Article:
Published: Oct. 6, 2022

King Midas of the Golden Touch in Context: Death, Belief, Behavior, and Society in Ancient Phrygia

Professor Beth Dusinberre

Wednesday, October 12 at 7:00pm
Paleontology Hall (CU Museum of Natural History) or via Zoom
Free and Open to Public

a gold bracelet


The spectacular burial tumuli at Gordion (Turkey), the capital of ancient Phrygia and seat of the legendary (but historical) King Midas of the Golden Touch, are presented in this lecture by CU's Elspeth Dusinberre. Its focus will be on the tombs dating from ca. 850-525 BCE, beginning with Gordion’s oldest burial tumuli and then look at the largest, the so-called Midas Monument, before exploring the last century or so of tumulus construction. The later tombs display radical changes that reflect Gordion’s complex and shifting society and illuminate issues of power structures and display, gender, burial customs, afterlife beliefs in ancient Phrygia.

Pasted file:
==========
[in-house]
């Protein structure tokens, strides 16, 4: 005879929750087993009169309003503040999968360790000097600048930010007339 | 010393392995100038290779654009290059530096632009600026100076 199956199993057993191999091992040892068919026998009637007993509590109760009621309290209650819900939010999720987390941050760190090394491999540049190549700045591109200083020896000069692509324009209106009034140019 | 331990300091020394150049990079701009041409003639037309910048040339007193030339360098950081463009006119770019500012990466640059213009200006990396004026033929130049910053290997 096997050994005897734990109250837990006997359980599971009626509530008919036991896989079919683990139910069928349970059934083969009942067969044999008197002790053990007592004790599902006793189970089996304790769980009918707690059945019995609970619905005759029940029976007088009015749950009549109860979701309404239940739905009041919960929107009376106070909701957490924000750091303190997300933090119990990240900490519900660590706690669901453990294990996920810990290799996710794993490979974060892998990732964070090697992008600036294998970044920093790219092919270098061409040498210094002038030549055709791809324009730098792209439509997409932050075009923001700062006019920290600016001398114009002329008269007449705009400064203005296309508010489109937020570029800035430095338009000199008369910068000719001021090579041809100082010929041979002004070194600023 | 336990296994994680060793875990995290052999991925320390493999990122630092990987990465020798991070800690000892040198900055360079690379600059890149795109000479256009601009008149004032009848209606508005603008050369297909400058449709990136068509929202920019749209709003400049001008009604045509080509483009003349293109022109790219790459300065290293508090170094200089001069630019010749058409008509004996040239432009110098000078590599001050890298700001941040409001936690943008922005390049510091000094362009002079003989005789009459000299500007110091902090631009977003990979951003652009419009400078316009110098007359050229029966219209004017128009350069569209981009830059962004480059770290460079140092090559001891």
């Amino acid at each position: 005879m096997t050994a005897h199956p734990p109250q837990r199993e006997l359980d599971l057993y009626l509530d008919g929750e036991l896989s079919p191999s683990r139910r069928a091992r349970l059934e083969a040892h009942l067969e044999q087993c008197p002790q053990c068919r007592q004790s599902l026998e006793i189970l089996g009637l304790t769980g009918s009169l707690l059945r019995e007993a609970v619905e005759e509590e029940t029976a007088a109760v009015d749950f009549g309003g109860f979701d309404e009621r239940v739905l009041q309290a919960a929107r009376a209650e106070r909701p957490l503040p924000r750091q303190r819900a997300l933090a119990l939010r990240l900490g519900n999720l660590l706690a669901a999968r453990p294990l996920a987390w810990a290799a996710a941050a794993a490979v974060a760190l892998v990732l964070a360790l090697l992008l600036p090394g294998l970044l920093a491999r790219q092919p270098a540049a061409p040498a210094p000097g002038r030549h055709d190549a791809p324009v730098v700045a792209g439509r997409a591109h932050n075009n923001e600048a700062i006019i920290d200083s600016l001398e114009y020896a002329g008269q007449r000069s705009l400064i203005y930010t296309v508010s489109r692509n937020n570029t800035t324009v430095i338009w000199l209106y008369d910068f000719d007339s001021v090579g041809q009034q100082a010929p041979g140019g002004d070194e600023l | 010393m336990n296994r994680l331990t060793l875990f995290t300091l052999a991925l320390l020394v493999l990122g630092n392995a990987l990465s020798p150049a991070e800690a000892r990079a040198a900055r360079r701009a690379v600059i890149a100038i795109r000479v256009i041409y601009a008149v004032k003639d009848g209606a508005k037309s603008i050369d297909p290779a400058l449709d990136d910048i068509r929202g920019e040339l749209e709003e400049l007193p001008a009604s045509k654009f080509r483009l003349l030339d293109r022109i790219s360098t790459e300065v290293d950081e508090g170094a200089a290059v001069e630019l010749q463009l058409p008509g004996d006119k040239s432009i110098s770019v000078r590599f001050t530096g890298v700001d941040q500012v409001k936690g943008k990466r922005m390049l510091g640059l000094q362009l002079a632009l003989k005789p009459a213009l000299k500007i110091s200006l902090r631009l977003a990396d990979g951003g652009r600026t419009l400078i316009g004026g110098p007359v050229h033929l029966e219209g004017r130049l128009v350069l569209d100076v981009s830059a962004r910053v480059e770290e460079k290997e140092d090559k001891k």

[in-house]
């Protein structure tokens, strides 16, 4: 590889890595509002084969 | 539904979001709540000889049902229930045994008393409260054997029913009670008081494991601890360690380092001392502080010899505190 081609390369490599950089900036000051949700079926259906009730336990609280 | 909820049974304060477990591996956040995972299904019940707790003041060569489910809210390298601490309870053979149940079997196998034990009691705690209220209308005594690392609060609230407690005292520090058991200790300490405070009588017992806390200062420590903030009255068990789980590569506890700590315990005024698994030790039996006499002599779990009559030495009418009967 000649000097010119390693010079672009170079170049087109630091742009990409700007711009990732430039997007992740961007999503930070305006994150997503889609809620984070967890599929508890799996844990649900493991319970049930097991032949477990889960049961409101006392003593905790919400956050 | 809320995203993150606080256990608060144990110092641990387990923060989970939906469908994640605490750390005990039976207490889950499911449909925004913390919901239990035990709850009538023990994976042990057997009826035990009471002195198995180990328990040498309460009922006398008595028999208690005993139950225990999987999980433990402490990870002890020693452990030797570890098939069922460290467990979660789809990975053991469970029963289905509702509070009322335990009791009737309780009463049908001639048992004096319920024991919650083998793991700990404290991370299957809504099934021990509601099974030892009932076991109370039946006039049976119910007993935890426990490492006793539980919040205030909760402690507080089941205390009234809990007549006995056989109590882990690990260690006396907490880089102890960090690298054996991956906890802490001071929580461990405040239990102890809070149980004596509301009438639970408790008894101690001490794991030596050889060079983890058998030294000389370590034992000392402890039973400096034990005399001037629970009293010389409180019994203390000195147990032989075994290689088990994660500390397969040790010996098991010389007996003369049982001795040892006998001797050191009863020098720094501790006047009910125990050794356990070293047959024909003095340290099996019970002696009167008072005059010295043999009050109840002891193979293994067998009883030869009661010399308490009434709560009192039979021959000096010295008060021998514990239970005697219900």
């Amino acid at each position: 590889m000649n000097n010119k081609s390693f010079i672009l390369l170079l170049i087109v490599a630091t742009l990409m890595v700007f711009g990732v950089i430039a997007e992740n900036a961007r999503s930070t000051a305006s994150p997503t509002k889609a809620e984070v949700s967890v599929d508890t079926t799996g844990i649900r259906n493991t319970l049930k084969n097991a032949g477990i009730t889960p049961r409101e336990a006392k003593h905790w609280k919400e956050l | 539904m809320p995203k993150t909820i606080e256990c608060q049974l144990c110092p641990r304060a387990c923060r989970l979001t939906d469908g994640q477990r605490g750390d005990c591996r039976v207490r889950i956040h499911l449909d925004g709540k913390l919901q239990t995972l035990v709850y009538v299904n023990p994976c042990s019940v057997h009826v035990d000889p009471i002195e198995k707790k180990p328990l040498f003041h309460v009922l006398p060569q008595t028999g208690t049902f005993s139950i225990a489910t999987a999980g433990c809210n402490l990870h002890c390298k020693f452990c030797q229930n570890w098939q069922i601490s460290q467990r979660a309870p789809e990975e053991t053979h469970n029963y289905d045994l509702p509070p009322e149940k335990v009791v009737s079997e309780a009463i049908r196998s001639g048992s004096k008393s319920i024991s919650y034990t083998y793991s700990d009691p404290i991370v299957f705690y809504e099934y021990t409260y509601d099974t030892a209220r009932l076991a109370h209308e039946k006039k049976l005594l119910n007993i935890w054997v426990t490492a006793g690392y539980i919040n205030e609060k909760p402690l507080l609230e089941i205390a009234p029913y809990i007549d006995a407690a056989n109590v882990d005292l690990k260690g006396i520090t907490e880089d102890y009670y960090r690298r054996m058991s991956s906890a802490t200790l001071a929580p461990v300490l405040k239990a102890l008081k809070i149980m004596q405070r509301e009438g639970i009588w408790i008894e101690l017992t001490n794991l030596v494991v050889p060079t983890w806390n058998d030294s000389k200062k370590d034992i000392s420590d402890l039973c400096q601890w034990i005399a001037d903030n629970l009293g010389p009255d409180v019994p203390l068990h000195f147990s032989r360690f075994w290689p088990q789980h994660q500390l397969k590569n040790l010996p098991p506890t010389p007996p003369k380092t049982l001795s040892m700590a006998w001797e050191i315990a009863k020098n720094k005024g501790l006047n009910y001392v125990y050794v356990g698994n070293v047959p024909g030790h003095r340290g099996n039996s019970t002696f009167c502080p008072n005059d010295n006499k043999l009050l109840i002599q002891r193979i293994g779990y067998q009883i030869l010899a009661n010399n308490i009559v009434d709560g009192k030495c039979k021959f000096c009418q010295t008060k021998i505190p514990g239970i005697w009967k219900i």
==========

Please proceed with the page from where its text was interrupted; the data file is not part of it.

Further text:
Professor Beth Dusinberre
is Professor of Distinction and Associate Chair of Undergraduate Studies in the Department of Classics at the University of Colorado Boulder. She's the author of Aspects of Empire in Achaemenid Sardis (Cambridge 2003), Gordion Seals and Sealings: Individuals and Society (Philadelphia 2005), and Empire, Authority, and Autonomy in Achaemenid Anatolia (Cambridge 2013), the last of which won theJames R. Wiseman Award from the Archaeological Institute of America in 2015.